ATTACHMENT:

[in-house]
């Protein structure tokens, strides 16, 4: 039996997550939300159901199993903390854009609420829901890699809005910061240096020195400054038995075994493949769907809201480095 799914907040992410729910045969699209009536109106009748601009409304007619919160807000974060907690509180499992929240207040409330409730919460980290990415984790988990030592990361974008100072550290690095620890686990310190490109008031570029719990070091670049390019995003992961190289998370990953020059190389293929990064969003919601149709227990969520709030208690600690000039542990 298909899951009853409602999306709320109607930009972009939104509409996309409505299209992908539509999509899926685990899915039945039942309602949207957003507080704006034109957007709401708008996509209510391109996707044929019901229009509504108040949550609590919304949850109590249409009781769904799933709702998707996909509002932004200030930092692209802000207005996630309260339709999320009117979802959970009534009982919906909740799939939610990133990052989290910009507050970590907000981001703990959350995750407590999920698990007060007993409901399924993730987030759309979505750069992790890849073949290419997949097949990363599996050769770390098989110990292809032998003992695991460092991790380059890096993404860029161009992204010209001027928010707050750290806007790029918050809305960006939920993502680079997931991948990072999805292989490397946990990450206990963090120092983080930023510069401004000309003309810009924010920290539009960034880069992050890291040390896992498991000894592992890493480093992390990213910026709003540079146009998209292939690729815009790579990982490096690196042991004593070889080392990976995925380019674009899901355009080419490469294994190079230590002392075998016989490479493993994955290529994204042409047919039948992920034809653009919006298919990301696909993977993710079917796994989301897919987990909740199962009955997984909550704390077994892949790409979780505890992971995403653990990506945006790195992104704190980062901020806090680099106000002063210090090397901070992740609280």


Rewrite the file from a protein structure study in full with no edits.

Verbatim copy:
[in-house]
């Protein structure tokens, strides 16, 4: 039996997550939300159901199993903390854009609420829901890699809005910061240096020195400054038995075994493949769907809201480095 799914907040992410729910045969699209009536109106009748601009409304007619919160807000974060907690509180499992929240207040409330409730919460980290990415984790988990030592990361974008100072550290690095620890686990310190490109008031570029719990070091670049390019995003992961190289998370990953020059190389293929990064969003919601149709227990969520709030208690600690000039542990 298909899951009853409602999306709320109607930009972009939104509409996309409505299209992908539509999509899926685990899915039945039942309602949207957003507080704006034109957007709401708008996509209510391109996707044929019901229009509504108040949550609590919304949850109590249409009781769904799933709702998707996909509002932004200030930092692209802000207005996630309260339709999320009117979802959970009534009982919906909740799939939610990133990052989290910009507050970590907000981001703990959350995750407590999920698990007060007993409901399924993730987030759309979505750069992790890849073949290419997949097949990363599996050769770390098989110990292809032998003992695991460092991790380059890096993404860029161009992204010209001027928010707050750290806007790029918050809305960006939920993502680079997931991948990072999805292989490397946990990450206990963090120092983080930023510069401004000309003309810009924010920290539009960034880069992050890291040390896992498991000894592992890493480093992390990213910026709003540079146009998209292939690729815009790579990982490096690196042991004593070889080392990976995925380019674009899901355009080419490469294994190079230590002392075998016989490479493993994955290529994204042409047919039948992920034809653009919006298919990301696909993977993710079917796994989301897919987990909740199962009955997984909550704390077994892949790409979780505890992971995403653990990506945006790195992104704190980062901020806090680099106000002063210090090397901070992740609280």